Oenothera macrocarpa, and O. missouriensis have been used interchangeably. Native over a wide range including the plains and wooded areas, carries the common name, Missouri evening primrose, bigfruit sundrops and Ozark Sundrops.
A new hybrid skullcap from High Country Gardens. A cross between two native skullcaps, Violet Cloud likes the soil lean and well drained. A sparkling addition for the rock garden, xeristrip and any low water-use area. Additional watering is required during establishment the first year, after that, it should be drought tolerant.
Native evergreen shrub that makes an excellent hedge plant and wind break. Its blue-green prickly leaves keep the unwanted out (to a point). Please allow room for its spread.
A habitat plant for shelter and as a food source of food for birds and other wildlife that is an attractive addition to the home landscape, where an evergreen shrub is called for in a sunny spot. Sun yellow flowers in March. Cold hardy to -20°, algerita can be found growing from 4000 to 7000 ft. in elevation in Texas, the southwest and Mexico.
Chamisa or rabbitbrush is a medium tall shrub with blue-green stems that produce clusters of golden yellow flowers from September throughout fall, very showy in the landscape. Matted hairs on thin leaves cast a silvery appearance. Native throughout the southwest, in warmer climates it is evergreen. The official name has been changed to Ericamera nauseosa, but is still referred to as Chrysothamnus (meaning golden bush). Seeds prolifically -- is a good pass-along plant to friends, neighbors, relatives and passersby.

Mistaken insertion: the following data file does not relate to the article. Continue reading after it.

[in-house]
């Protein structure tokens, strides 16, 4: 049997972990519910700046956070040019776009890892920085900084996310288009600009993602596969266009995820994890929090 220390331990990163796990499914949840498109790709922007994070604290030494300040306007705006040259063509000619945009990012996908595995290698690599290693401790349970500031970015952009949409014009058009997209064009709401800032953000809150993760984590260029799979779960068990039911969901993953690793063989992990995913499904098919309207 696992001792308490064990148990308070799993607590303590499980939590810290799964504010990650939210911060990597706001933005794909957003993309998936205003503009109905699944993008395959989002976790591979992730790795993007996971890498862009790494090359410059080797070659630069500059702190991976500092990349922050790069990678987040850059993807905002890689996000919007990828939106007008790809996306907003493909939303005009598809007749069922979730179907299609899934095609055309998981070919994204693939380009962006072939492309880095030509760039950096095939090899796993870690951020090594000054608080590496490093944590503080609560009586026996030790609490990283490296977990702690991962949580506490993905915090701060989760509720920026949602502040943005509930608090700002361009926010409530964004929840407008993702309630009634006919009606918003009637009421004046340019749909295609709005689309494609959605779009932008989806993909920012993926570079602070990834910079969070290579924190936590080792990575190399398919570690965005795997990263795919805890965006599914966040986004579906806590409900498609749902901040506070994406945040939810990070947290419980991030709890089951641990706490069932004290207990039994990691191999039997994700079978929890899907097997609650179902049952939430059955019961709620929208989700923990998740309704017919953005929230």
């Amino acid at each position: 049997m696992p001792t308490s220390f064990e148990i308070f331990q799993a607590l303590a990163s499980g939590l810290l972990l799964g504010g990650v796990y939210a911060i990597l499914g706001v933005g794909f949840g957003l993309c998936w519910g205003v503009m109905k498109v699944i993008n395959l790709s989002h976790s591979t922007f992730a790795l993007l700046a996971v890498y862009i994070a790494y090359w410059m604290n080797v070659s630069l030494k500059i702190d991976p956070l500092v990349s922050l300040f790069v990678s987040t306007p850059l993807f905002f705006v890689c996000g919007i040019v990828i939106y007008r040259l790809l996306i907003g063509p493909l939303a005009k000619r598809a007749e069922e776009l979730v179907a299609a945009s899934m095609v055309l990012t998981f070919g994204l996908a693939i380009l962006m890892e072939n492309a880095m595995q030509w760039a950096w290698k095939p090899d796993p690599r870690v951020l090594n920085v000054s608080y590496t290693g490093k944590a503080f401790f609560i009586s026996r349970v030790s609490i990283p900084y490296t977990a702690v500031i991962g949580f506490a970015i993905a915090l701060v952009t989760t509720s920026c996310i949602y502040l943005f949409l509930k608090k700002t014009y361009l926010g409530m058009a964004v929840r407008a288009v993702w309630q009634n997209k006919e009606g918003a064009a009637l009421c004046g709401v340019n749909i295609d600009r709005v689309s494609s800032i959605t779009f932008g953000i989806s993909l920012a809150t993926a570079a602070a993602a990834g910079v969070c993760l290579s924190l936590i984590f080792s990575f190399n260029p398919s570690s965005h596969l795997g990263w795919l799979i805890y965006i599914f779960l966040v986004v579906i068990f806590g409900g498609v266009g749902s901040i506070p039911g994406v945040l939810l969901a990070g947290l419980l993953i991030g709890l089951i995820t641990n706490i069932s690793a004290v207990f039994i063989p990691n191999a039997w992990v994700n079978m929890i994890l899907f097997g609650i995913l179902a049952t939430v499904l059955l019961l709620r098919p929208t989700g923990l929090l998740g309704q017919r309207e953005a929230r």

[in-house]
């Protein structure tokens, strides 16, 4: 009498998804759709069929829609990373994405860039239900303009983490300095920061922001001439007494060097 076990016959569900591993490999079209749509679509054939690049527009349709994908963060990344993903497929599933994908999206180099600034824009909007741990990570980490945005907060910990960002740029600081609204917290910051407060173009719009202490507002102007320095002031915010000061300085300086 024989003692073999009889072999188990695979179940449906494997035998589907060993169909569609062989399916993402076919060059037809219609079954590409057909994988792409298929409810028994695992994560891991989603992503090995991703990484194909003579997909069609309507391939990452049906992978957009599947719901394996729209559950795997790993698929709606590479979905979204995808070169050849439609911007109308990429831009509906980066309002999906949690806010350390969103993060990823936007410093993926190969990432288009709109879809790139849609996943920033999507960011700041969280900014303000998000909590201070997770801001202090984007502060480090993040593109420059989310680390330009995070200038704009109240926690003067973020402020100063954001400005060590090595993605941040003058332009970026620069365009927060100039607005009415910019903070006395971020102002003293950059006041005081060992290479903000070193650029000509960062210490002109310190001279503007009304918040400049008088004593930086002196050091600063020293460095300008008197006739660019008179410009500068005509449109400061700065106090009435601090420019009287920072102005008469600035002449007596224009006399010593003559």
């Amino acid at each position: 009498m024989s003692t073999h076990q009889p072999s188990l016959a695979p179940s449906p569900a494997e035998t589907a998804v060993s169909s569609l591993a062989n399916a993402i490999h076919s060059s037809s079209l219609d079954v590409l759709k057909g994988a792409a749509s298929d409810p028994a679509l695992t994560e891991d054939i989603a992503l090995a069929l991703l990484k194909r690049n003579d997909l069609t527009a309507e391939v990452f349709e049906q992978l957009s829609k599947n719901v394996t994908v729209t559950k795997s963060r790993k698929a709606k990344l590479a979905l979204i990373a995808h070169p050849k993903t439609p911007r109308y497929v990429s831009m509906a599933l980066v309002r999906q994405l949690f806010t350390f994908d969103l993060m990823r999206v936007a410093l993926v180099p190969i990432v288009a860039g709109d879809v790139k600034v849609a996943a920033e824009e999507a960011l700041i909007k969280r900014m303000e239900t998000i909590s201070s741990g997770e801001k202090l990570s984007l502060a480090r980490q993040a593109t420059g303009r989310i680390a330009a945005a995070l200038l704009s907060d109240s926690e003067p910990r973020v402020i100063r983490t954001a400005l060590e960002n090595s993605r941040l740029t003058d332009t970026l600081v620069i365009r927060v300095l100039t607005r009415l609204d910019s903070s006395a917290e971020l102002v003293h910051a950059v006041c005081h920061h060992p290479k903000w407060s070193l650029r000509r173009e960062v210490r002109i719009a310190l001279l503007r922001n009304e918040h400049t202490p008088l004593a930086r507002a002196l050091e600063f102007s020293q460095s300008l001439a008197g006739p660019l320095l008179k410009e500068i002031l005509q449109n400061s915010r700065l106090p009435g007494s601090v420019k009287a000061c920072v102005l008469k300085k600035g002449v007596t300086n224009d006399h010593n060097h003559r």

You can't have just one. As soon as you plant one, you'll have a drift, then a sweep, then a field if you have the space. But I still don't consider the prairie coneflower to be invasive, merely pleasant. Next to the Indian Blanket, the Mexican Hat shouts Southwest prairies. And its a tough hombre. If your stand becomes too dense or too much, just weed some out. They're adaptable to most native soils and will thrive on available or once a month supplementation. Coneflowers bloom yellow, reddish or brown late spring into fall and make an attractive display when mixed.